Local morris sides this year were represented by Pretty Grim, Green Dragon, Danegeld, Westrefelda and Treacle Miners with Green Dragon and Westrefelda also running workshops. For the first time another East Anglian side Chelmsford Ladies Clog were there and out in force. In addition to their stage performances they ran 2 excellent simultaneous workshops for adults and for 5-10 year olds and had performance spots at the ceilidhs: I was sorry to miss Chelmsford’s routine to “Till the Sun Goes Down” by David Jordan.

They were energetic, colourful and above all seemed to be hugely enjoying themselves which is very attractive – no wonder they have so many members.  As they say themselves “along with quality dancing, fun is a priority”.  They have also got 2 mothers in their side who between them have 4 very young daughters; they all dance and there was even a special Mothers and Daughters routine which stole the show.

 Insert photos; Treacle Miners at FolkEast 2017 & Chelmsford mothers & daughters clog dancers

 Sides from away included, Crooked Moon - a fantastic Appalachian side from Brighton with some members from the old Broken Ankles group, maintaining that side’s dances and energetic style – and Anstey Morris and Oakenyouth Rapper.   This is a new young side from Littleborough, Lancashire.  They have already won the youth section of the Dancing England Rapper Tournament (DERT) 2016 and in 2017, the Open, best newcomers and Sword Dance Union prize for best second dance style.  They also do a mean clog step routine.  Both Crooked Moon and Oakenyouth also ran workshops.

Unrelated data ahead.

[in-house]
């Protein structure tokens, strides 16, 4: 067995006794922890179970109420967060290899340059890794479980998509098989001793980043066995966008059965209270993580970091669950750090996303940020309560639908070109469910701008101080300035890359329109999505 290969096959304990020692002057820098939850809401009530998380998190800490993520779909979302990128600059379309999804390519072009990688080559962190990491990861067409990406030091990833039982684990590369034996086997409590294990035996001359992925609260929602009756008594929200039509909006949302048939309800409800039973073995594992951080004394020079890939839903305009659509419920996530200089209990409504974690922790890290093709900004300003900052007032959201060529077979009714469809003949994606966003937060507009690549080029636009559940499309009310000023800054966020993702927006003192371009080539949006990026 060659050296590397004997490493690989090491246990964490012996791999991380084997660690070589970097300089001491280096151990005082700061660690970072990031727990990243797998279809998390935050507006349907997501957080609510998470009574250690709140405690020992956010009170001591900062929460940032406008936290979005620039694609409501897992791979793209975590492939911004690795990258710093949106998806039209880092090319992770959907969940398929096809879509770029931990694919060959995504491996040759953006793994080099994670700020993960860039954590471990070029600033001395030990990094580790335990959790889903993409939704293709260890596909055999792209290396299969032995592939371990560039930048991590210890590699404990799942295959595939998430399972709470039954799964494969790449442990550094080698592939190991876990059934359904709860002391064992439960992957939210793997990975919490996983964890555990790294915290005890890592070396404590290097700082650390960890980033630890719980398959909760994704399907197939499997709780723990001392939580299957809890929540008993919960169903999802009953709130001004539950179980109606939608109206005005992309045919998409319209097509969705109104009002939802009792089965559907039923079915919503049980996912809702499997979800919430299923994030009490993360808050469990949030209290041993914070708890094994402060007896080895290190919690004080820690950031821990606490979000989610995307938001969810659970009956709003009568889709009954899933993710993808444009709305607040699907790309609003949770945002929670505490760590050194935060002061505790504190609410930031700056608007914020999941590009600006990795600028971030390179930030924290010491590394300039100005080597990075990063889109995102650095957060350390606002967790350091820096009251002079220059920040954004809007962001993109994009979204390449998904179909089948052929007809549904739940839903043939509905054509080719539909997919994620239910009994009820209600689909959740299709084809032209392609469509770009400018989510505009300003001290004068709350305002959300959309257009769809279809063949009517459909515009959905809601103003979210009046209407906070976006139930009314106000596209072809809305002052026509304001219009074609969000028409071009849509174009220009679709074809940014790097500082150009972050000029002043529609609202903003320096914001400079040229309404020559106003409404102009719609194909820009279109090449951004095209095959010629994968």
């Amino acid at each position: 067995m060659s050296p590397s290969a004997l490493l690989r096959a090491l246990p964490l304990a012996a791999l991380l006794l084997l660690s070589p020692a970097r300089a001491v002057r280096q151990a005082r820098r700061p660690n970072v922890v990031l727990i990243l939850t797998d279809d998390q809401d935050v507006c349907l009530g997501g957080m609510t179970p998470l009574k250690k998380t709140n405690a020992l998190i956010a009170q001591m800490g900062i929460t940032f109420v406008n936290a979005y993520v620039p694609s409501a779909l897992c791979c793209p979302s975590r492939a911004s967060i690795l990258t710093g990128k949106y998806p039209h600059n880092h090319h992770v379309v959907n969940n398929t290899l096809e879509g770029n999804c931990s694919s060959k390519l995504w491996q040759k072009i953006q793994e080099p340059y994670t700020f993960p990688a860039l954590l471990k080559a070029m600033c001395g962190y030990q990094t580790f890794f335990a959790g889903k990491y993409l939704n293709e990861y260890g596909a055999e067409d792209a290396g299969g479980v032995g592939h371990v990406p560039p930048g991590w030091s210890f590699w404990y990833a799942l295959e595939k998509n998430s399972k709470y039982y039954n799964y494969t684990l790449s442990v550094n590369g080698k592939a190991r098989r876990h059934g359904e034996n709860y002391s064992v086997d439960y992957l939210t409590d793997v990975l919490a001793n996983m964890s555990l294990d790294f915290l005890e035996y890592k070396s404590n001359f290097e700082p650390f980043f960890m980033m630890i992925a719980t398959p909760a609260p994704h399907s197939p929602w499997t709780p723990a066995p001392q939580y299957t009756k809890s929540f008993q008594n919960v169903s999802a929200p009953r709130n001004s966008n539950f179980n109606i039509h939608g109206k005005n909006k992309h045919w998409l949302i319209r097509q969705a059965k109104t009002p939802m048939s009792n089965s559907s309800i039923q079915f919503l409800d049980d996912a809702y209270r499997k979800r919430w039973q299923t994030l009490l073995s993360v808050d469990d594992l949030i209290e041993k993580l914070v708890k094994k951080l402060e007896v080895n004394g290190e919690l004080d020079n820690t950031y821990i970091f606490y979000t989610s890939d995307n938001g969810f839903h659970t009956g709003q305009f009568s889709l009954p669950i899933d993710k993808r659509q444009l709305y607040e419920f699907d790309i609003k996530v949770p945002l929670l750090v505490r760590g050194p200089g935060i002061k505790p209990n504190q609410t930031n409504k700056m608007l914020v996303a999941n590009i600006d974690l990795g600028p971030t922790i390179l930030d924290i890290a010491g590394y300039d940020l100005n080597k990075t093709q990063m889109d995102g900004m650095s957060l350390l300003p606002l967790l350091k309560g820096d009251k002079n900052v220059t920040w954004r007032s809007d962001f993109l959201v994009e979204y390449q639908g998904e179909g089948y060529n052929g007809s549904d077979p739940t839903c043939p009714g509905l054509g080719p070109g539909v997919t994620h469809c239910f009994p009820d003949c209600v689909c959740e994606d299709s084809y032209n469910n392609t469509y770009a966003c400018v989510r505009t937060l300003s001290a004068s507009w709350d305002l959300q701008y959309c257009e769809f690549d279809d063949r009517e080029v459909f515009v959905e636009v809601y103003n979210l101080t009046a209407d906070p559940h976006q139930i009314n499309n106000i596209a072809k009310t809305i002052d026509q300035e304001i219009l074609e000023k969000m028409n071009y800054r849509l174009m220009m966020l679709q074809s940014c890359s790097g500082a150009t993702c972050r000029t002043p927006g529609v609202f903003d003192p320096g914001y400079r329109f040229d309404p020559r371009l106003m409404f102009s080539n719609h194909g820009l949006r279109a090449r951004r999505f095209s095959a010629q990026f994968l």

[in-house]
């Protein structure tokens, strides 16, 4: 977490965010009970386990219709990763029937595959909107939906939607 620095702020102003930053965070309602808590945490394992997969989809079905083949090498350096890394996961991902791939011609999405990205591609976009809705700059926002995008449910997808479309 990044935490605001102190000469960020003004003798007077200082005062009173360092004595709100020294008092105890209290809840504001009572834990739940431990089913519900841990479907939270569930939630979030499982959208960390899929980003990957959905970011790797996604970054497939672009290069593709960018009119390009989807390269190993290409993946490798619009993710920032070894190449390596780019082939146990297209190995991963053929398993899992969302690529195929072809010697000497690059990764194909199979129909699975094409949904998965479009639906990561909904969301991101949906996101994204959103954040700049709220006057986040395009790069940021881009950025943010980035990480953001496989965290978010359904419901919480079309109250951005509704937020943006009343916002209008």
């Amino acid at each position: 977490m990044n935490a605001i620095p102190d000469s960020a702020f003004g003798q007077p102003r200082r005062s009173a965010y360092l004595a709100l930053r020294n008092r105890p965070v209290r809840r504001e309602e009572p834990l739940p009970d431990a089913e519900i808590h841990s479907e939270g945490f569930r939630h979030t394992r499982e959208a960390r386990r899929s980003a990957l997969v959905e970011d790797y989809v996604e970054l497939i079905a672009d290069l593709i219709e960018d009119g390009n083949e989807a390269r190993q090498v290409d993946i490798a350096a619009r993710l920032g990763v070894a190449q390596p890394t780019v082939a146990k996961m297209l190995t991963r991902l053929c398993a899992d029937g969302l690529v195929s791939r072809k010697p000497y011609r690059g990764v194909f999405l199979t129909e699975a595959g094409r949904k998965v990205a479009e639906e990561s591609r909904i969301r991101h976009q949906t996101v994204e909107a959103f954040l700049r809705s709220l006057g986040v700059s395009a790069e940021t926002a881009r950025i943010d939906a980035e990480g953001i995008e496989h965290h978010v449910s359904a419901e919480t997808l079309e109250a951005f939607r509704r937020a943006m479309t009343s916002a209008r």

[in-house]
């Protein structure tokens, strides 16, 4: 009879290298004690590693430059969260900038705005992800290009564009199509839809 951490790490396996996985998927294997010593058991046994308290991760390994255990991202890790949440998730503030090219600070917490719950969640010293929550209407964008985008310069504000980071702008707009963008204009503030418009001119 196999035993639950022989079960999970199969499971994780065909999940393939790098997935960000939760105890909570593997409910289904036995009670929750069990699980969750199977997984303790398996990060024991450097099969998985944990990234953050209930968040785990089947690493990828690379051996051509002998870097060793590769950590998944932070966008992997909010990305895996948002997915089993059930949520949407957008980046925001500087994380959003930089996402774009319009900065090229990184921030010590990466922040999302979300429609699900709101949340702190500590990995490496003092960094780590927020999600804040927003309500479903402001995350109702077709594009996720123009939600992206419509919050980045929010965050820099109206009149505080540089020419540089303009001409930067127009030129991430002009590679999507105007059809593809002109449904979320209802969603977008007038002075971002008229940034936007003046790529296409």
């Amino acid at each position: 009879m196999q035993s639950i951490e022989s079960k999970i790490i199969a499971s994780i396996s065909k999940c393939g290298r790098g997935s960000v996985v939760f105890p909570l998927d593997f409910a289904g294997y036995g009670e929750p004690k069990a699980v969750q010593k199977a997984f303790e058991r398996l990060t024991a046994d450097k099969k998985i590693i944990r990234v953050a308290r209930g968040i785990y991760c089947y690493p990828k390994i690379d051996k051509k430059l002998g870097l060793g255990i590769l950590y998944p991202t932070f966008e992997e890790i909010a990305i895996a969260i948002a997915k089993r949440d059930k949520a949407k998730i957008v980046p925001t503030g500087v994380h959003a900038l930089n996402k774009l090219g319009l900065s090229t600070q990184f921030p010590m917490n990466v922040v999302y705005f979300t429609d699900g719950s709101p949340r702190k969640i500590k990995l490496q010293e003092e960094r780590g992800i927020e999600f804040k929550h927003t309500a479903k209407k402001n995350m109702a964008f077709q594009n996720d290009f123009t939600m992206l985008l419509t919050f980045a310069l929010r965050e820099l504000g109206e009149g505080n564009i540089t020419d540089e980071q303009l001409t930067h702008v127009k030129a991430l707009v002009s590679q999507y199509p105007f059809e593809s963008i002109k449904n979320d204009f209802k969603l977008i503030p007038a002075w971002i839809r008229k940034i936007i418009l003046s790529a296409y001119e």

Insert photo; Crooked Moon Appalachian & Oakenyouth

Local step dancing was represented for the first time with Ella Beal running an East Anglian Step Dance workshop which was taught in a very encouraging and fun way.  Local cloggie Pam Ross taught the Durham Waltz and there were also Scandinavian, French and English social dance workshops.

The number of Morris sides this year was half that of a year ago when there were so many that there were 2 dance stages and overflow venues at local pubs.  This year there was only one on-site stage which was so unstable it compromised some of the dancing.  It was a particular problem for the percussive stepping rapper and Appalachian sides and so bad that at one point it had to be re-assembled.  Also, it was just about large enough for a 6-man Cotswold or Border side, but for a Northwest side of 14, it was hardly adequate. 

All in all, there was plenty of opportunity to learn a new style or a new dance, though regretfully I had to choose which to do as I no longer have the energy to go straight from one to the other – the spirit’s willing, but …!

 Gill Brett

Suffolk Folk

Norfolk Folk Association

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